Tuesday, 12 August 2008

Credit crunch cooking no.1 - blackberry and apple jam

I have called this credit crunch cooking as this is a recipe that costs very little but goes a long way. You need some blackberries and apples and sugar. Pick the blackberries wild. And lay your hands on some cheap apples, eating or cooking. Our apples came from our neighbour's garden. He gave us them last year but we didn't have time to use them. So they were peeled, chopped and cored and went into the freezer. (Keep the apple waste for the compost heap jelly I have mentioned - stick it in a bag with citruis fruit peel and put it into the freezer. More about that on another blog post).

The blackberries were also from the freezer. We had picked far too many some time ago so they were frozen ratehr than used. But we needed the space in the freezer (and it's amazing what else you find in the bottom of a chest freezer when you bother to look!)

The quantities I used when I made the jam on Sunday were 2.5kg of blackberries to 1kg of apples. The proportion of one to another can vary according to what you have available , up to a ratio of 50:50.

So, blackberry and apple jam recipe:

Put fruit into jam pan and heat it. Stir to help blackberries break up.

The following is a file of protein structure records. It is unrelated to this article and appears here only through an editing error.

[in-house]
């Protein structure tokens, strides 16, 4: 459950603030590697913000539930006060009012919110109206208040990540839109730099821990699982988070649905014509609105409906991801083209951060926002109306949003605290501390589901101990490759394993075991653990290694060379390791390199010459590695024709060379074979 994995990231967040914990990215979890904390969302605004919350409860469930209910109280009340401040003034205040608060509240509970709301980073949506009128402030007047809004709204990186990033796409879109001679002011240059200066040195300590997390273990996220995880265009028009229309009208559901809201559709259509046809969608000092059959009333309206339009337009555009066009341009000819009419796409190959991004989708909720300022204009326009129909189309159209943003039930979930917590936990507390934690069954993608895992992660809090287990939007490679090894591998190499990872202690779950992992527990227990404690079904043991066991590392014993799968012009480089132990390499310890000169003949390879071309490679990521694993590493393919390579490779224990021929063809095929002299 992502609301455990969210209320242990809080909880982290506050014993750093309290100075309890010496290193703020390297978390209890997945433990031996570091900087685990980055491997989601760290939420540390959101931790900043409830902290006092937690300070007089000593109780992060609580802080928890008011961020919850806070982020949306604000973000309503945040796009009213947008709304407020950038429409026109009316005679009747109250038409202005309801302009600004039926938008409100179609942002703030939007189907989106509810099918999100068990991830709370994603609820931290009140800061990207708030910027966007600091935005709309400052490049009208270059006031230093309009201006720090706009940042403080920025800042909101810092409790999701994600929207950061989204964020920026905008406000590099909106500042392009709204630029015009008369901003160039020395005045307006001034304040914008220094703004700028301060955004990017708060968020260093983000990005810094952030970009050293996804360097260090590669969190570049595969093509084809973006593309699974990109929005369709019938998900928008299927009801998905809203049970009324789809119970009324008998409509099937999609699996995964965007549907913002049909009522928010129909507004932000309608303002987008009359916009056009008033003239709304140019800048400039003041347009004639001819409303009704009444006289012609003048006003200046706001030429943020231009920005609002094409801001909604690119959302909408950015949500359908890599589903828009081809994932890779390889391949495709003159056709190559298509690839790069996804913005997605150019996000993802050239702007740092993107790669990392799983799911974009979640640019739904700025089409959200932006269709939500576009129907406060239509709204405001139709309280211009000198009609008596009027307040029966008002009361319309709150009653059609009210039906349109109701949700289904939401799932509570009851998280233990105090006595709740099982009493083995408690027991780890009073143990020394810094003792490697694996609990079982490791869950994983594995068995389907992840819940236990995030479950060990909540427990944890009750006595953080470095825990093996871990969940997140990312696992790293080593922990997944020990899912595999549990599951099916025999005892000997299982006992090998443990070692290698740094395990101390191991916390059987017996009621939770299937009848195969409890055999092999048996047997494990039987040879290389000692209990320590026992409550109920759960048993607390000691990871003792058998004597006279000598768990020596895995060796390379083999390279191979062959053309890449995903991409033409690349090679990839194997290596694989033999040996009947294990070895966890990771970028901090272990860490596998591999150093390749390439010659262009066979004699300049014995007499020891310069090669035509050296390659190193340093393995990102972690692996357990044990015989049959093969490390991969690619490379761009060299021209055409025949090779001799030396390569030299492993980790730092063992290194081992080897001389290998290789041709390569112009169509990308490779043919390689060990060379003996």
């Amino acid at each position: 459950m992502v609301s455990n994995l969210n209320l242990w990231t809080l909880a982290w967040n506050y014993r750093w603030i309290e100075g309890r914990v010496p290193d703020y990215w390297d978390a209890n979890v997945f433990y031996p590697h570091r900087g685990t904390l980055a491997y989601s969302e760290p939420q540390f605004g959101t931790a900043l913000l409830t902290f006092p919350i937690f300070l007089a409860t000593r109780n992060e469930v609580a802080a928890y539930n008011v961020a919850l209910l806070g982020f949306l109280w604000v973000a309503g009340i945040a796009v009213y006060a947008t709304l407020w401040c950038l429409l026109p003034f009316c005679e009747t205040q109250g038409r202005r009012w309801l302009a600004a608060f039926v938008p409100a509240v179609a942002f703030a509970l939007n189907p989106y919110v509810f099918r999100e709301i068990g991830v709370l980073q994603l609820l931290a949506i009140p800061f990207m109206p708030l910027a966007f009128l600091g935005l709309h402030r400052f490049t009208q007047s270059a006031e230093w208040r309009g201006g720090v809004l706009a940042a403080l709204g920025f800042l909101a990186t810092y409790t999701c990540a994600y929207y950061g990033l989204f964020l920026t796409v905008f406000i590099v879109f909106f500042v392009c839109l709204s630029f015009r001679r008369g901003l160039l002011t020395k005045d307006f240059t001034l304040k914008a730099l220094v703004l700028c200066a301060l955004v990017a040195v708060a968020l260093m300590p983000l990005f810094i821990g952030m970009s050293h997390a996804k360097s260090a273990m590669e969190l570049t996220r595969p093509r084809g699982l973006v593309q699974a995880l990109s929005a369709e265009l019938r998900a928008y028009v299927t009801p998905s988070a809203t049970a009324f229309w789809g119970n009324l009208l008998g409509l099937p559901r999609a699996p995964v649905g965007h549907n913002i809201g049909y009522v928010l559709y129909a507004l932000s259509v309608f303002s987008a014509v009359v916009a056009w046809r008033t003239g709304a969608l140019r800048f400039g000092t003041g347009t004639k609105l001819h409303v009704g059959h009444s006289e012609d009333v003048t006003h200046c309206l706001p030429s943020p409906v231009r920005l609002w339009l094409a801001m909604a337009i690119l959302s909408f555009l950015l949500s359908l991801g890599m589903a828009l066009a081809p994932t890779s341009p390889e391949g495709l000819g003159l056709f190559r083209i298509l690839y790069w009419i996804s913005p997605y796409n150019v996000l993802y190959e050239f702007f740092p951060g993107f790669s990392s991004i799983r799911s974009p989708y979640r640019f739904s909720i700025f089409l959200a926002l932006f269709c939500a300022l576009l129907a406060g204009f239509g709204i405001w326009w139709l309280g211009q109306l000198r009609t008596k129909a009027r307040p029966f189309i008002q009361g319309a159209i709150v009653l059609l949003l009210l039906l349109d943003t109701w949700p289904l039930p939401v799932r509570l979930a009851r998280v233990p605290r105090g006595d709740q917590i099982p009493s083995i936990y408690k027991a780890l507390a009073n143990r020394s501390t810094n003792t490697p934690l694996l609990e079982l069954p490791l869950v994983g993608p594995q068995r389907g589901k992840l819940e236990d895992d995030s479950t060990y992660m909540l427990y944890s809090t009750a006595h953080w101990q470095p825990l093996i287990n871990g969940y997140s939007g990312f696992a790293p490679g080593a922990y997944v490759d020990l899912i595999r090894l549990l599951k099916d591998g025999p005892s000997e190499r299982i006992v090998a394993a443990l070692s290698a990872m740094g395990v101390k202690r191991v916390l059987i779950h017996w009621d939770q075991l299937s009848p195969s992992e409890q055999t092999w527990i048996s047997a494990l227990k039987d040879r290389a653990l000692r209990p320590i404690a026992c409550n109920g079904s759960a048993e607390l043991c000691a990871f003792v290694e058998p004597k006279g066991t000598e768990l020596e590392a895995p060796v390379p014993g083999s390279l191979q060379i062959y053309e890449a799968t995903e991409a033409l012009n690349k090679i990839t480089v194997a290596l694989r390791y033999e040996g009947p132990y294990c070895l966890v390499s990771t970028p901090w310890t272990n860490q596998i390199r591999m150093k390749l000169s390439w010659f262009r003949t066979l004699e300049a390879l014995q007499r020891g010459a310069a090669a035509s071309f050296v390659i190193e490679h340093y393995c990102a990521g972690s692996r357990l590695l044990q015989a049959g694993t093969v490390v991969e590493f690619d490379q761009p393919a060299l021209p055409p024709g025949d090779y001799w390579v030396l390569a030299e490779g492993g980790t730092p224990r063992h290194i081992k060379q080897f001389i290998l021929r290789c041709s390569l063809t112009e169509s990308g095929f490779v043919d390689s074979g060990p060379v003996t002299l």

Bring to boil and leave heat under pan until the contents have become a sloppy pulp.

Stir in the sugar - same quantity in weight as overall weight in fruit.

Keep reasonable heat under pan and stir regularly to avoid it catching on.

When a skin forms on the surface (or on a small sample of the jam on a plate) it has reached its setting point.

Put into warm jars and a day late take one into work and find you are very popular with colleagues!

So there you go, dead easy to make. The costs you need to cover are apples (try to get some cheap from market stalls at the end of a day's trading if you don't have any trees growing locally you can pick for nothing), sugar (make plenty and you might as well buy a 5kg bag of sugar, it's cheaper that way) and of course the fuel to cook the stuff (unless yoy are cooking on solid fuel with your own supply of wood!)

Above - early on in the process, before the fruit becomes a pulp.

This is what it's like once the sugar is added.

And of course, the finished product. From the above quantities, I made 17 jars.

No comments: